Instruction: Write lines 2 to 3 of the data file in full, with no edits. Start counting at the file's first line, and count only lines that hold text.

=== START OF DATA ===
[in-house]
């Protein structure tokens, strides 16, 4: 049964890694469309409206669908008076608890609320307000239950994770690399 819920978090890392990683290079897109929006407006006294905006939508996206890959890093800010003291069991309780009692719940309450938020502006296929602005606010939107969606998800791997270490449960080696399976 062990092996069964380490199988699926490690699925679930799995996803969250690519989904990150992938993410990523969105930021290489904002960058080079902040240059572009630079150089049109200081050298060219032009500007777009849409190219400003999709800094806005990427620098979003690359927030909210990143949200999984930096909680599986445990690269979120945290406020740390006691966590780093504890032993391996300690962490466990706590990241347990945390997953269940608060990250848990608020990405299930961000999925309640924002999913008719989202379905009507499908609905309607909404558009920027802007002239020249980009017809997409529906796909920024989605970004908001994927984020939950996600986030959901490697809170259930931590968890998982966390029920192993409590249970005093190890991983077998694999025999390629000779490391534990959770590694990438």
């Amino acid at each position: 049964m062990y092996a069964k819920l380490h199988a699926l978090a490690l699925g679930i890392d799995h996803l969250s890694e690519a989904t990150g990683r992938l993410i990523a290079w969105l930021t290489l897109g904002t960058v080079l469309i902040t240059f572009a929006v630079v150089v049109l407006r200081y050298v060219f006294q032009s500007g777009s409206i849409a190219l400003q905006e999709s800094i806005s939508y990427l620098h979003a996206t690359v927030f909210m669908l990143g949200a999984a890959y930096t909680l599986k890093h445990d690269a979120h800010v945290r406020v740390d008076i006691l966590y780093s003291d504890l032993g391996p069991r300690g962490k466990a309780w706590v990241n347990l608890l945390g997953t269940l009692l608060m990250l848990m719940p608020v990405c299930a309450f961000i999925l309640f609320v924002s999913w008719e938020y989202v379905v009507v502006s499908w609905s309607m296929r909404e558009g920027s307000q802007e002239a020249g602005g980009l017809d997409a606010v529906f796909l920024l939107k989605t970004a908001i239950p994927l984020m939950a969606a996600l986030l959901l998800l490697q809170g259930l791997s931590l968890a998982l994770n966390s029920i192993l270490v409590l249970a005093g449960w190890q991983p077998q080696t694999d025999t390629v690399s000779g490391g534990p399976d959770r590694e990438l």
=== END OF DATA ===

């Protein structure tokens, strides 16, 4: 049964890694469309409206669908008076608890609320307000239950994770690399 819920978090890392990683290079897109929006407006006294905006939508996206890959890093800010003291069991309780009692719940309450938020502006296929602005606010939107969606998800791997270490449960080696399976 062990092996069964380490199988699926490690699925679930799995996803969250690519989904990150992938993410990523969105930021290489904002960058080079902040240059572009630079150089049109200081050298060219032009500007777009849409190219400003999709800094806005990427620098979003690359927030909210990143949200999984930096909680599986445990690269979120945290406020740390006691966590780093504890032993391996300690962490466990706590990241347990945390997953269940608060990250848990608020990405299930961000999925309640924002999913008719989202379905009507499908609905309607909404558009920027802007002239020249980009017809997409529906796909920024989605970004908001994927984020939950996600986030959901490697809170259930931590968890998982966390029920192993409590249970005093190890991983077998694999025999390629000779490391534990959770590694990438």
């Amino acid at each position: 049964m062990y092996a069964k819920l380490h199988a699926l978090a490690l699925g679930i890392d799995h996803l969250s890694e690519a989904t990150g990683r992938l993410i990523a290079w969105l930021t290489l897109g904002t960058v080079l469309i902040t240059f572009a929006v630079v150089v049109l407006r200081y050298v060219f006294q032009s500007g777009s409206i849409a190219l400003q905006e999709s800094i806005s939508y990427l620098h979003a996206t690359v927030f909210m669908l990143g949200a999984a890959y930096t909680l599986k890093h445990d690269a979120h800010v945290r406020v740390d008076i006691l966590y780093s003291d504890l032993g391996p069991r300690g962490k466990a309780w706590v990241n347990l608890l945390g997953t269940l009692l608060m990250l848990m719940p608020v990405c299930a309450f961000i999925l309640f609320v924002s999913w008719e938020y989202v379905v009507v502006s499908w609905s309607m296929r909404e558009g920027s307000q802007e002239a020249g602005g980009l017809d997409a606010v529906f796909l920024l939107k989605t970004a908001i239950p994927l984020m939950a969606a996600l986030l959901l998800l490697q809170g259930l791997s931590l968890a998982l994770n966390s029920i192993l270490v409590l249970a005093g449960w190890q991983p077998q080696t694999d025999t390629v690399s000779g490391g534990p399976d959770r590694e990438l």